Frequently Asked Questions

1. What is the difference between beet sugar and cane sugar?
A. There is no difference between beet and cane sugar, other than the source. Both are pure sucrose, produced from two different plants. Cane sugar is extracted from the stalks of the sugar cane plant while beet sugar is extracted from the roots of the sugar beet plant. While the production process is different, the end result is the same. Both are equivalent in sweetness.

2. What is the difference between brown and white sugar?
A. Brown or yellow sugars contain granulated sugar plus a small amount of molasses. Some of these sugars are produced by boiling special syrup in a vacuum pan, while others are produced by adding cane syrup to refined white granulated sugar in a mixer. The cane syrups provide the unique flavor to these “soft” sugars.

3. - Is sugar bleached during processing to produce “white” sugar?
A. No, sugar is not bleached during processing. Sugar-containing syrups extracted from either cane or beet are decolourized during the process using bone char (Vancouver only), ion exchange or lime purification but no bleach is used.

4. What is the self life of sugar?
A. When stored under dry conditions, granulated white sugar has an indefinite shelf life because there is insufficient moisture to support microbial growth.

5. How many calories in a teaspoon of sugar?
A. Sugar provides 15 calories per teaspoon (4 grams), or less than 4 calories per gram. In comparison, fats supply about 9 calories per gram.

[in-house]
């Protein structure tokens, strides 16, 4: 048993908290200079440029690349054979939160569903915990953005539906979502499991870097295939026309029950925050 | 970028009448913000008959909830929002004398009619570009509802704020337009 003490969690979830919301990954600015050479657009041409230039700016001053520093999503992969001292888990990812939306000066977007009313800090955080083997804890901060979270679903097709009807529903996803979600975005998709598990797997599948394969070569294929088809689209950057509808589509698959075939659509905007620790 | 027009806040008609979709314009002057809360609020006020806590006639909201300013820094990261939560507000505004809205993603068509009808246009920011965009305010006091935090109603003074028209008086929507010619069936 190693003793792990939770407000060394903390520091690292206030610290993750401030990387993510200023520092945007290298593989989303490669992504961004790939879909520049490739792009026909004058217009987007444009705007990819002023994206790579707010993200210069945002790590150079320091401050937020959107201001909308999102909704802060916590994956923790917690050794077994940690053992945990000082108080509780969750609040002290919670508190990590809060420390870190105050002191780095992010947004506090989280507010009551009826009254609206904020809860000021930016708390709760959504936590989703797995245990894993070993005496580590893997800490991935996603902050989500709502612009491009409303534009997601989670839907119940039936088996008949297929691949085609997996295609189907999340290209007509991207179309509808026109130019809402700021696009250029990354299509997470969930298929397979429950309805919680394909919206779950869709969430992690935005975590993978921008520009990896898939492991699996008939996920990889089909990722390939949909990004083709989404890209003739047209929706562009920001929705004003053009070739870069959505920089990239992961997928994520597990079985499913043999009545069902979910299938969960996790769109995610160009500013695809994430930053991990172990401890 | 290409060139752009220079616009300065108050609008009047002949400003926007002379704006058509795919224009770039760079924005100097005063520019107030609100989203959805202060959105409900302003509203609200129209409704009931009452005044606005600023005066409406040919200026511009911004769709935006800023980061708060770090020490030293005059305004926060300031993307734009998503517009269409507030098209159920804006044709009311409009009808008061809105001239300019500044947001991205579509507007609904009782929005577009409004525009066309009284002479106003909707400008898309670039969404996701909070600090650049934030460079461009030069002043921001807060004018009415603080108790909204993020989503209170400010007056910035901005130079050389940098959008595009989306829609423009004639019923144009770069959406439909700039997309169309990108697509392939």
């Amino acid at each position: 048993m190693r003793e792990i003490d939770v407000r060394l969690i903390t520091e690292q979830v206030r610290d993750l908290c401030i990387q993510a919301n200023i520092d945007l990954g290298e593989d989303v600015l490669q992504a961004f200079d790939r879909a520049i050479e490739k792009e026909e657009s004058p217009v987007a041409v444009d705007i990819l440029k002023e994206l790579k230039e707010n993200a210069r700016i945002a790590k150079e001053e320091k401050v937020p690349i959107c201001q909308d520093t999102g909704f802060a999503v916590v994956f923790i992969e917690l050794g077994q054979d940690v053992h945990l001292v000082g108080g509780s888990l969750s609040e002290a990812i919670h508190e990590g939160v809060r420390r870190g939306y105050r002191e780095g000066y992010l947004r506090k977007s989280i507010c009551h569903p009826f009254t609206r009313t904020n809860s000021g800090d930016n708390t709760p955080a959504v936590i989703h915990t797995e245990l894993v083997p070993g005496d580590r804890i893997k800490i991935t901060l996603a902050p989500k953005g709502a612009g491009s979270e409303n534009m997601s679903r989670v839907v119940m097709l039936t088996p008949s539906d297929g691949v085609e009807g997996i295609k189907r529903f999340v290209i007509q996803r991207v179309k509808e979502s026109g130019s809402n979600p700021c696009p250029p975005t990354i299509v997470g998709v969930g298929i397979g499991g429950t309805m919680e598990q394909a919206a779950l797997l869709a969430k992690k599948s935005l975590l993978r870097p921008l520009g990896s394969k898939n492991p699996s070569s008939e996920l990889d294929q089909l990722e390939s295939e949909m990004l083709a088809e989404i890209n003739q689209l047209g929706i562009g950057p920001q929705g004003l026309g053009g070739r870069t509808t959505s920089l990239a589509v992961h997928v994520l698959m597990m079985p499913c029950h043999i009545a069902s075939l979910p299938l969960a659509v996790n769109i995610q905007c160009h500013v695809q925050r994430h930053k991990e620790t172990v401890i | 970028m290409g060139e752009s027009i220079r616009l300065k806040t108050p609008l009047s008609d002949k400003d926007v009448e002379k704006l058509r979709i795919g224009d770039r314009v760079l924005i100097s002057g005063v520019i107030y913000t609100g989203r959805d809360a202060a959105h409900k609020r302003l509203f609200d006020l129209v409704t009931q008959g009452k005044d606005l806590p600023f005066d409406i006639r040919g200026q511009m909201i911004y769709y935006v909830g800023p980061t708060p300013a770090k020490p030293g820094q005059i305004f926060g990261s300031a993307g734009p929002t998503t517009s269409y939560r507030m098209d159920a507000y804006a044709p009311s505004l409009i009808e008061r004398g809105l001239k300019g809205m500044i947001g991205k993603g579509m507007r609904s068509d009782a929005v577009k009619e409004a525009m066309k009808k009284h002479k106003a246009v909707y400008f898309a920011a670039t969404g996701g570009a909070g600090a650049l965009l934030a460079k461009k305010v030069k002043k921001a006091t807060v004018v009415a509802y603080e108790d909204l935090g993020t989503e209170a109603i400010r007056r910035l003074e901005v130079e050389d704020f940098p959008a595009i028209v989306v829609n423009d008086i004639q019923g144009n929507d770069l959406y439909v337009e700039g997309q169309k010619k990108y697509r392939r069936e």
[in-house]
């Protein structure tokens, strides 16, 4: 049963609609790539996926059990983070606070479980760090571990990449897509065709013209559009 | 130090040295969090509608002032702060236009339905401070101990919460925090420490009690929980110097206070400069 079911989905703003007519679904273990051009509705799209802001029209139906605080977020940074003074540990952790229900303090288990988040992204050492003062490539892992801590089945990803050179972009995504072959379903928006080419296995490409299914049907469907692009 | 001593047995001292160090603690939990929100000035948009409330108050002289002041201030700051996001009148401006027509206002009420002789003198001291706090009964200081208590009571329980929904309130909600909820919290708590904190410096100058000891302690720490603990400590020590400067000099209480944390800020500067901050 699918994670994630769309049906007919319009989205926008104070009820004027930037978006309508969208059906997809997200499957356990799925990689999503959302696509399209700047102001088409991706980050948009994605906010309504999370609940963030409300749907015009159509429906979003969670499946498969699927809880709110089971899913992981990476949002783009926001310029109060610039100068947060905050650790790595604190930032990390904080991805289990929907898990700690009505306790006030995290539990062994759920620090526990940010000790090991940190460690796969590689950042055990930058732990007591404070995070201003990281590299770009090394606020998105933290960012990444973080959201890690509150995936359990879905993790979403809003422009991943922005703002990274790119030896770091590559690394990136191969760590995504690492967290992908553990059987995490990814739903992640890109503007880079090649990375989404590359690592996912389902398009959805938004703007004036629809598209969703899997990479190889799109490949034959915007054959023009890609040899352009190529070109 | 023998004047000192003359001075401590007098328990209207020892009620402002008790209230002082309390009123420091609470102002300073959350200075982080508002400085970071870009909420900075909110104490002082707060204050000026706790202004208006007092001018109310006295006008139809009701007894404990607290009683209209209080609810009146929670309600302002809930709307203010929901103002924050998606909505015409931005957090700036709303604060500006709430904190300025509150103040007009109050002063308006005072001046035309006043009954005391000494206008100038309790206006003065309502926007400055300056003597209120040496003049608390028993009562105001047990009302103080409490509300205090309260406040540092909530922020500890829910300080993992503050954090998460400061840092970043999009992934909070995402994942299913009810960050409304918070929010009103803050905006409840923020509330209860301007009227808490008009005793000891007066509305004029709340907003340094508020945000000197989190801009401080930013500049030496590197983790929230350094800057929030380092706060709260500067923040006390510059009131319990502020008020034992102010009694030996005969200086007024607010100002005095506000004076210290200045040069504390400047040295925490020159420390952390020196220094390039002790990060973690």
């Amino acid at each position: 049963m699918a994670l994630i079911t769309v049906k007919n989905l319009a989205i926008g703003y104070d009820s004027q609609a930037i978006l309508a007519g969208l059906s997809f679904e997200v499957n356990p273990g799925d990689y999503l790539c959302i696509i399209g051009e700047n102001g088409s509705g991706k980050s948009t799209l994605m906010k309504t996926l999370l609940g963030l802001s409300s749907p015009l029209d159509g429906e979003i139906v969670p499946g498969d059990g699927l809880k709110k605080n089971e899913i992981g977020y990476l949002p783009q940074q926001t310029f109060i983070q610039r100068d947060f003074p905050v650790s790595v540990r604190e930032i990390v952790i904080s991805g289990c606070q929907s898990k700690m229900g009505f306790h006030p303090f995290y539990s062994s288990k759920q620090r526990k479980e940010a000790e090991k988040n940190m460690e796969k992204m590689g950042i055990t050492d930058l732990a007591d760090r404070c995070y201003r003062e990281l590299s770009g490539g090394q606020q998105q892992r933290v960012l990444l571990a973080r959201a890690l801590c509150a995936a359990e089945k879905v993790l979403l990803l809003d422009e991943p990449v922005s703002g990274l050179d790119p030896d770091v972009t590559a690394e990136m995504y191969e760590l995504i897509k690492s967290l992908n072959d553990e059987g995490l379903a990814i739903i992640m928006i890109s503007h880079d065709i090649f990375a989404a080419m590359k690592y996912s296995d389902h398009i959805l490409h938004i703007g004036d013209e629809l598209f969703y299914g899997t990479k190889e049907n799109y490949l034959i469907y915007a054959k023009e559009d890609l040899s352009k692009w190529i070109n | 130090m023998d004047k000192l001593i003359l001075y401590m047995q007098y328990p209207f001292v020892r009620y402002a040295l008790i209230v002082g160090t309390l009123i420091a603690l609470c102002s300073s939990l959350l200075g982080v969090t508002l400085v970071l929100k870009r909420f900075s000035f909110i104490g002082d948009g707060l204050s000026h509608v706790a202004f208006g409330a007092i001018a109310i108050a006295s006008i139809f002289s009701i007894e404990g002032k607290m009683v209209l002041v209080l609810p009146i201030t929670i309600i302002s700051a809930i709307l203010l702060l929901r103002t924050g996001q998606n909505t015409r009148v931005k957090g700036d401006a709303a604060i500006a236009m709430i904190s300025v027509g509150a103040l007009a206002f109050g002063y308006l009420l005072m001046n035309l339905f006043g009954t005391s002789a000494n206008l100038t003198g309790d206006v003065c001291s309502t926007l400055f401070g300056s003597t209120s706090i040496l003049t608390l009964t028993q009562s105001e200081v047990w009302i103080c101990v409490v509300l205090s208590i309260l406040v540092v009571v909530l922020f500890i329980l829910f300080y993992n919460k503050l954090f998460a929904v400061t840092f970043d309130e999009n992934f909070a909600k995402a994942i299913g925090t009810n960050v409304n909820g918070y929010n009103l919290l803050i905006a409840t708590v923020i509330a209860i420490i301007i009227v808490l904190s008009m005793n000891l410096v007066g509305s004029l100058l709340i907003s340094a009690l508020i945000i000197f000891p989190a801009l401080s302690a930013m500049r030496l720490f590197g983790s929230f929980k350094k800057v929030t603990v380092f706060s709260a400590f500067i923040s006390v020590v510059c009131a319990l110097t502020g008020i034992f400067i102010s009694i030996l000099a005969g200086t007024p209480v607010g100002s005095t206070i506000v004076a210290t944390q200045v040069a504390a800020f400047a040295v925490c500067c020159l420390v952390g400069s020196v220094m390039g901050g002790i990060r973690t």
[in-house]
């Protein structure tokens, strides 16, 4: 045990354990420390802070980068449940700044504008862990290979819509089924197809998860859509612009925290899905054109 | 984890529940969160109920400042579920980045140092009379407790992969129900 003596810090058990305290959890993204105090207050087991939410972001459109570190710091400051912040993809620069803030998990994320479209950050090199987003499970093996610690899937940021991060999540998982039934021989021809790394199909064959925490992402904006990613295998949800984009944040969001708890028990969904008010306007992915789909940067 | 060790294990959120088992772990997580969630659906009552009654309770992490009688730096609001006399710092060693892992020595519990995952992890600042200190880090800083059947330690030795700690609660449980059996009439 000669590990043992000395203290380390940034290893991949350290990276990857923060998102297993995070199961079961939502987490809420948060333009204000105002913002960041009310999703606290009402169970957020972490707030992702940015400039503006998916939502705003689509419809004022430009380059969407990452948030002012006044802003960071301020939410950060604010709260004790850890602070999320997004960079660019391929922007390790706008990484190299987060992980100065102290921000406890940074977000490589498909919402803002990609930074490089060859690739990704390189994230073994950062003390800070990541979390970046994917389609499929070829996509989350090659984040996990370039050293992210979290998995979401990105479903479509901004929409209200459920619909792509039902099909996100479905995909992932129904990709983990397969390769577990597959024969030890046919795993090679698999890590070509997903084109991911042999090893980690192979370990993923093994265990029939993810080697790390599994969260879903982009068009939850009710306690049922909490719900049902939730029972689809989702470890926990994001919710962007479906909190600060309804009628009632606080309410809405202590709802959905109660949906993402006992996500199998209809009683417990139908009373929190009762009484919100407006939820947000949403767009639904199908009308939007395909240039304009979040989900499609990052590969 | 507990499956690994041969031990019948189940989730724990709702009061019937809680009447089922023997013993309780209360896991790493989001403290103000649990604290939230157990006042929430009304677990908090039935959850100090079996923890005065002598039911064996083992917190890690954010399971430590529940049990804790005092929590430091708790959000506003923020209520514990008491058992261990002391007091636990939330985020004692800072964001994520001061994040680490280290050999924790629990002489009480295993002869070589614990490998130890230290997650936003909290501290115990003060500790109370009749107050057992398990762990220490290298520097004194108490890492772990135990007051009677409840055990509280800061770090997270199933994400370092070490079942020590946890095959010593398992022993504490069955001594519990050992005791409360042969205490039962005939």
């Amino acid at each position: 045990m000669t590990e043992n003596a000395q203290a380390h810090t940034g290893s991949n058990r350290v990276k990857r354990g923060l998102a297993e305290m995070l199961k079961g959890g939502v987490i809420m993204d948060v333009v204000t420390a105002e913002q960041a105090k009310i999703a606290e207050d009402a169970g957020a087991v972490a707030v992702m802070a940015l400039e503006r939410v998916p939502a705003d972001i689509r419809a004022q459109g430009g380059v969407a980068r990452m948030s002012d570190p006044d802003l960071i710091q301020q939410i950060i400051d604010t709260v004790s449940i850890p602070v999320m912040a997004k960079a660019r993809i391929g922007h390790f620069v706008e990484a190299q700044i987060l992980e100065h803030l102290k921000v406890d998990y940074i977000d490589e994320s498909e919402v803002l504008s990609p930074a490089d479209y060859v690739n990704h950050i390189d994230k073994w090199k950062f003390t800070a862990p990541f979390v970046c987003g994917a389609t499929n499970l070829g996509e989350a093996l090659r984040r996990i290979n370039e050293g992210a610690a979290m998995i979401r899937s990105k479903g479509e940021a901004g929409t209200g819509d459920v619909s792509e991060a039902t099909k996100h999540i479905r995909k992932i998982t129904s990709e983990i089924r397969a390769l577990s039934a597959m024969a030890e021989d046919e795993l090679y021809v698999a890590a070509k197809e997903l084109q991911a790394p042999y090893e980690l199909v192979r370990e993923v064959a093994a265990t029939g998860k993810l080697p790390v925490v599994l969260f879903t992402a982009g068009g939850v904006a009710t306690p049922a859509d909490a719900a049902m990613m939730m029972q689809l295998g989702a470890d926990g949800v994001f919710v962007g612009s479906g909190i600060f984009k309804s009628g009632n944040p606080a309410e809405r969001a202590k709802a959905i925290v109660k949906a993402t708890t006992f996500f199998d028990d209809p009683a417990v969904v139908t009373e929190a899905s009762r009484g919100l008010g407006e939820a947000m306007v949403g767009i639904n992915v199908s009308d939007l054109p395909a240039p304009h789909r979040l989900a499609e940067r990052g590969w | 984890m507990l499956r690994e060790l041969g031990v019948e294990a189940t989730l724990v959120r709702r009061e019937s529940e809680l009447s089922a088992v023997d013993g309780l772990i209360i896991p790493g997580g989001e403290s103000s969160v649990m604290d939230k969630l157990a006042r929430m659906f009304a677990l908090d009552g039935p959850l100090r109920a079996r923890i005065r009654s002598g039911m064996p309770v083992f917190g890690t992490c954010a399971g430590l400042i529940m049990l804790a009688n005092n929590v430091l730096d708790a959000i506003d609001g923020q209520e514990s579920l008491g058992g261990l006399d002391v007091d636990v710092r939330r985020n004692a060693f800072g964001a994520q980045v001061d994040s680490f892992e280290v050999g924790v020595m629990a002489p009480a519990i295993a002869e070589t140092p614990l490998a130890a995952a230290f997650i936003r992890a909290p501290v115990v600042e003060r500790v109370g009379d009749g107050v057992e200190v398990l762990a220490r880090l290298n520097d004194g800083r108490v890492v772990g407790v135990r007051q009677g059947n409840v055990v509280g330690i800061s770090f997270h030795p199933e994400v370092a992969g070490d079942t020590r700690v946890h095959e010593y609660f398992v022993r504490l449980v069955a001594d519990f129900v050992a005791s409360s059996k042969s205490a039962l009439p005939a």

6. What is carbon credit?
A. Burning of fossil fuels is a major source of industrial greenhouse gas emissions, especially for power, cement, steel, textile, fertilizer and many other industries which rely on fossil fuels (coal, electricity derived from coal, natural gas and oil). The major greenhouse gases emitted by these industries are carbon dioxide, methane, nitrous oxide, hydrofluoro-carbons (HFCs), etc., all of which increase the atmosphere's ability to trap infrared energy and thus affect the climate. The concept of carbon credits came into existence as a result of increasing awareness of the need for controlling emissions.

The mechanism was formalized in the Kyoto Protocol, an international agreement between 170 countries and more and the market mechanisms were agreed through the subsequent Marrakesh Accords. The mechanism adopted was similar to the successful US Acid Rain Program to reduce some industrial pollutants. Under the Kyoto Protocol, the 'caps' or quotas for Greenhouse gases for the developed countries are known as Assigned Amounts. The quantity of the initial assigned amount is denominated in individual units, called Assigned amount units (AAUs), each of which represents an allowance to emit one metric tonne of carbon dioxide equivalent, and these are entered into the country's national registry.